Re: Use of email
From: Malcolm Eva (malcolmm-eva.co.uk)
Date: Tue, 11 Feb 2014 08:01:08 -0800 (PST)
Thanks to everyone who replied to my original request - it's been very 
re-assuring to note that our experiences seem widely shared - by and large it 
works well, sometimes it gets out of hand, at which point onlookers will call 
out, "whoa, time to stop this." and everyone looks for ways to re-build any 
damaged bridges.  One great thing about the email is that if two people who 
fell out badly on email - in public - get together privately to sort things 
out, there's a good email afterwards which tells us of the good outcome; 
without that the rest of us might not have known except by rumour that things 
were settled again.

While there are several of us who would rather issues that could become emotive 
should be discussed in person, that's demanding a lot of a community of 70+ 
people, many of whom are out to work during the days.  An electronic forum is 
more efficient, except that, as has been said, it doesn't show up the 
non-verbal signs in a communication so is easily misinterpreted.

Th  best etiquette statement one of us came up with was, never send an email 
which you yourself would be upset to receive.  Concise, empathetic, demands a 
few moments' reflection before hitting "send".

Our meeting on the subject is next week; if any new ideas surface from that 
I'll post them to this group.

Thanks again

Malcolm

On 11 Feb 2014, at 15:45, Rod Lambert wrote:

> 
> I think a significant chunk of this discussion can be clarified by looking
> at the following quotes from Diana's and then Jim's email:
> 
> Diane:
> "But we DO also use it [email] to discuss ISSUES, and yes, sometimes it can
> get
>> pretty heated.  Only very occasionally does it spiral into overt flaming
> or
>> hostility, but even civil discussions can leave people with hurt or angry
>> feelings.  But then, that's true of in-person meetings as well.  I've left
>> plenty of in-person meetings feeling unheard, misunderstood, resentful,
>> etc."
> 
> Jim:
>>> Unfortunately, it's hard to read body language in an email
>>> thread! For example, suppose you and I were talking face to face...
> 
> Jim is talking about solving a "issue" between 2 people and Diane (and I)
> are talking about discussing "ISSUES" by the whole neighborhood. Expecting
> to do all the work at a business meeting for some issues is expecting a lot
> (we meet only once a month here at EcoVillage at Ithaca).
> 
> Rod Lambert
> (with apologies for trying to speak for Diane)
> 
>>>>>>>>> 
> Date: Sun, 9 Feb 2014 22:54:23 -0500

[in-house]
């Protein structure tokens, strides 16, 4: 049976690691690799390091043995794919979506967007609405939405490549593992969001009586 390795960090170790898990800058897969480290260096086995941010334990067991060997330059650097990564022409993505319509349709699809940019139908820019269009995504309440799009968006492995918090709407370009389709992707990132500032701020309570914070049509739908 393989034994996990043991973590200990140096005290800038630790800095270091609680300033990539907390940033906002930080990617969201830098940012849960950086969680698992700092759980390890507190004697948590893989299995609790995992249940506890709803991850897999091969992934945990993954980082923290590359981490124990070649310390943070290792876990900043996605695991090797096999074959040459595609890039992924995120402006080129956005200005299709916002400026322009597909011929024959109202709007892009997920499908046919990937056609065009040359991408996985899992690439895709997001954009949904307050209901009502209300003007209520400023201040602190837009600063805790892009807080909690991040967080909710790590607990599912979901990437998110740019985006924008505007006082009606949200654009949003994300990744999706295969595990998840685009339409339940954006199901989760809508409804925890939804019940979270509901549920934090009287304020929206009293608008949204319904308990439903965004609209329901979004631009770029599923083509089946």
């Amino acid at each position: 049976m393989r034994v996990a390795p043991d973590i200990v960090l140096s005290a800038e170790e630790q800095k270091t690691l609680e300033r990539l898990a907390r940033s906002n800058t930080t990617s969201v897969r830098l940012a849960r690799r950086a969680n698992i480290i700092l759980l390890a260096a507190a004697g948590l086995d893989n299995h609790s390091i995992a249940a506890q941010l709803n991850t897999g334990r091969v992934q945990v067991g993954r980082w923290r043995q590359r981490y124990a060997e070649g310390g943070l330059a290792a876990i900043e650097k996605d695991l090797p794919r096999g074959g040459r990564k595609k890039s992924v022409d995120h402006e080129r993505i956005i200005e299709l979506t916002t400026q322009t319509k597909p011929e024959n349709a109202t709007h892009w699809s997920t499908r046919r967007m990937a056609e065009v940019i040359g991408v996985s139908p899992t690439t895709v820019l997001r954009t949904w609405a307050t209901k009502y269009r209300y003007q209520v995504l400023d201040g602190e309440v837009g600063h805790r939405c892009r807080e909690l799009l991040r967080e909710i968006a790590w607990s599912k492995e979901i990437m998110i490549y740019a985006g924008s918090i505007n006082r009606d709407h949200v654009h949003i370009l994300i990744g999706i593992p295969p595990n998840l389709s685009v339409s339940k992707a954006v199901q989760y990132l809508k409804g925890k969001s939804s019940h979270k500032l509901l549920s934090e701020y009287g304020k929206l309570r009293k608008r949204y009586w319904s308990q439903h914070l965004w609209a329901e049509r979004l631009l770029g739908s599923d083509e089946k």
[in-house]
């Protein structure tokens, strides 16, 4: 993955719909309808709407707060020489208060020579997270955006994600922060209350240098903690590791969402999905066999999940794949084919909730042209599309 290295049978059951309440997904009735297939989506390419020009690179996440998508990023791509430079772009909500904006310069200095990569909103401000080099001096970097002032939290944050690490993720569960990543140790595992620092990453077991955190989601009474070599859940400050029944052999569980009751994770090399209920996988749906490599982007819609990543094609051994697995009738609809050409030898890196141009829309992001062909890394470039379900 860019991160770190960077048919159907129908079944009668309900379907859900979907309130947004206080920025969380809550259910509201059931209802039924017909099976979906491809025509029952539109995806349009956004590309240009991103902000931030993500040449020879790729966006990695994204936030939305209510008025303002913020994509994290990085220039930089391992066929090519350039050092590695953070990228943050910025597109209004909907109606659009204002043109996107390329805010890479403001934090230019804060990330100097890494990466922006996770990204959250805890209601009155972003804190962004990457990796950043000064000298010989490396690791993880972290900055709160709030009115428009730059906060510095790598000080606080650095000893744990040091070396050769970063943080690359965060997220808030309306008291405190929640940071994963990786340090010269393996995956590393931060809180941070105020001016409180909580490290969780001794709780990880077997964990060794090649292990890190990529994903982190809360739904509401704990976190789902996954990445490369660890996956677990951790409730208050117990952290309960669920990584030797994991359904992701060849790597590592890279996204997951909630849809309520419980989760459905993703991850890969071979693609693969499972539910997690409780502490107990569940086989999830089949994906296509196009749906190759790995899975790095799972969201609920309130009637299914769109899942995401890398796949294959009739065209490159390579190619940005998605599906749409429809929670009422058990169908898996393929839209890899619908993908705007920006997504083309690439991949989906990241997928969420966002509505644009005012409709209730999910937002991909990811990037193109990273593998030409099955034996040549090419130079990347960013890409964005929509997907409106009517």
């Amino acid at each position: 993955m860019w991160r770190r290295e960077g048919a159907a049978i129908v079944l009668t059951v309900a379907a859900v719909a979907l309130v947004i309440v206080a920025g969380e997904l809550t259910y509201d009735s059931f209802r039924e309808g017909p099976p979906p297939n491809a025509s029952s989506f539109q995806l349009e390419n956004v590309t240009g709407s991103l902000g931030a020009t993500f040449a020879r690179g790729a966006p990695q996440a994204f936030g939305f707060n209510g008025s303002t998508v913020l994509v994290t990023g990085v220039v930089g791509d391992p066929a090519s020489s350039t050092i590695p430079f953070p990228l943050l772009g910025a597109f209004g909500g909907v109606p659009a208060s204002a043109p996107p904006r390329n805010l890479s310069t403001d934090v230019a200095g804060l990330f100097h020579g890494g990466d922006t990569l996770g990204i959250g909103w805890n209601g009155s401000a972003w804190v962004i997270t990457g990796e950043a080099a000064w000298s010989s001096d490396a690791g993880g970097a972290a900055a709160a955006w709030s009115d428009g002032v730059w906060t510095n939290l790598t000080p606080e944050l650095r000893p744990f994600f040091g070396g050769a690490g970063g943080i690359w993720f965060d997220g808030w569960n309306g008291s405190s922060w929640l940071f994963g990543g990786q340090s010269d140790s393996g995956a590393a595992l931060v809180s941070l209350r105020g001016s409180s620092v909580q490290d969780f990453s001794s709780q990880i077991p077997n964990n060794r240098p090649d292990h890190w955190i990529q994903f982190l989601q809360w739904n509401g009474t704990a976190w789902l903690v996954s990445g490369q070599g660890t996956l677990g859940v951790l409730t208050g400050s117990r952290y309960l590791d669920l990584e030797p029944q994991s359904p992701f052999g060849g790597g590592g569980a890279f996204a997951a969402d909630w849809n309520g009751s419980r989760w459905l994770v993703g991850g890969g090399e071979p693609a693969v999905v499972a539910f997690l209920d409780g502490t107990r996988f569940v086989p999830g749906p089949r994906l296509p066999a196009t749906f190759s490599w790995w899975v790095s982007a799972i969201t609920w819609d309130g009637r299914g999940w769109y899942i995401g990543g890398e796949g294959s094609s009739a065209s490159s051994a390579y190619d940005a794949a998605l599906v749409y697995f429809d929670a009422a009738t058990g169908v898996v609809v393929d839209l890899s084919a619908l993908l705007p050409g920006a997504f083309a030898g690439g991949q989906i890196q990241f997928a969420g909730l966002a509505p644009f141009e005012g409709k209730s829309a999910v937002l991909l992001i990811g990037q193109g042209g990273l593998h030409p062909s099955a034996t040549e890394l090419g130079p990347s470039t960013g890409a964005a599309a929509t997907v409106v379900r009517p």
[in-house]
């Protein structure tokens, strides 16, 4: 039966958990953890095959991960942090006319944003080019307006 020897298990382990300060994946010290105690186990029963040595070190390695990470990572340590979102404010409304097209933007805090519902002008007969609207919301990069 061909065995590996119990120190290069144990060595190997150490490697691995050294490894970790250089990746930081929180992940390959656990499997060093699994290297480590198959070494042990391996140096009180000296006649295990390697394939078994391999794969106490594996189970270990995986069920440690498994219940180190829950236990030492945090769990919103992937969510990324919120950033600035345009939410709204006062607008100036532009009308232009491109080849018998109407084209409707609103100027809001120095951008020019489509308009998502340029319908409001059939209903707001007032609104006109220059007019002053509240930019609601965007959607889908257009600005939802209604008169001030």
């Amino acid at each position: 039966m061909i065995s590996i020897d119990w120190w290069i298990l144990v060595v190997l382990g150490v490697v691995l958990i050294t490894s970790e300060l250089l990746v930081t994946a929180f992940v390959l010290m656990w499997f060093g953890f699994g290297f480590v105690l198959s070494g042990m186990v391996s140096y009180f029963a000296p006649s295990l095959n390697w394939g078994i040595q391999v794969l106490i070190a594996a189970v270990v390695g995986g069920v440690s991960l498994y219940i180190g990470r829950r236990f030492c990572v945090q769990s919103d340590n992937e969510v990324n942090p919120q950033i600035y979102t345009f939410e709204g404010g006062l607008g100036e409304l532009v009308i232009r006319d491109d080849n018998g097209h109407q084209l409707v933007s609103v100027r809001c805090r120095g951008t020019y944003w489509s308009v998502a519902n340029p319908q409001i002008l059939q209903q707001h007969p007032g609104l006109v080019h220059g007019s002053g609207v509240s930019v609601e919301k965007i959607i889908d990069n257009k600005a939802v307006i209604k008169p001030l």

> From: Jim Mayer <jim [at] pentastich.org>
> Subject: Re: [C-L]_ Use of email
> To: Cohousing-L <cohousing-l [at] cohousing.org>
> Message-ID:
>        <CAGYWHRNTT-Gev50ykOdwoX5dOsMkTVHTmCPXHr40QHN8iSjGtg [at] 
> mail.gmail.com>
> Content-Type: text/plain; charset=UTF-8
> 
> I'm not in a co-housing group, but I've been using email for over thirty
> years.  In my experience, email is most useful when people treat it as if
> they are writing a physical letter. It's tempting, though, because email
> feels so interactive, to treat email correspondence as if it was a verbal
> conversation.  Unfortunately, it's hard to read body language in an email
> thread!
> 
> For example, suppose you and I were talking face to face.  I turn to you
> and say, smiling, with an open body posture: "I can't believe you said
> that!".  Now, suppose I said exactly the same words but with an angry scowl
> and my arms tightly crossed.  The meanings are completely different!
> 
> Continuing the same example, suppose I said "I can't believe you said
> that!", and then noticed that you  froze and looked hurt.  If I'd been
> admiring your chutzpah, I'd know my meaning hadn't gotten across and would
> say something right away.
> 
> With email, though, the message I blearily typed at 2:00 am might not be
> read for hours, and it could be the next evening before I checked my email
> again.  A lot of  interpersonal damage can happen in a day!
> 
> Group emails can get even messier.  You and I may have known each other for
> years, and that context can promote understanding, but John Doe, who moved
> in last week, doesn't know me at all.  It's the difference between a public
> letter and a private one.
> 
> It sounds to me like the self-moderation and informal guidelines that Diana
> mentioned are working about as well as they could.  I've never seen it done
> "perfectly".  Actually, I wonder if the "difference in philosophy" Diana
> mentioned might have to do with differences in learning style as much as
> anything else.  I find it helpful to write my thoughts down, and I
> appreciate it when other's do the same.  I've known very smart people,
> though, who have a much more interactive learning style.  For them,
> communication is a contact sport!
> 
> Thanks for the interesting topic!
> 
> Jim Mayer
> Rochester, NY
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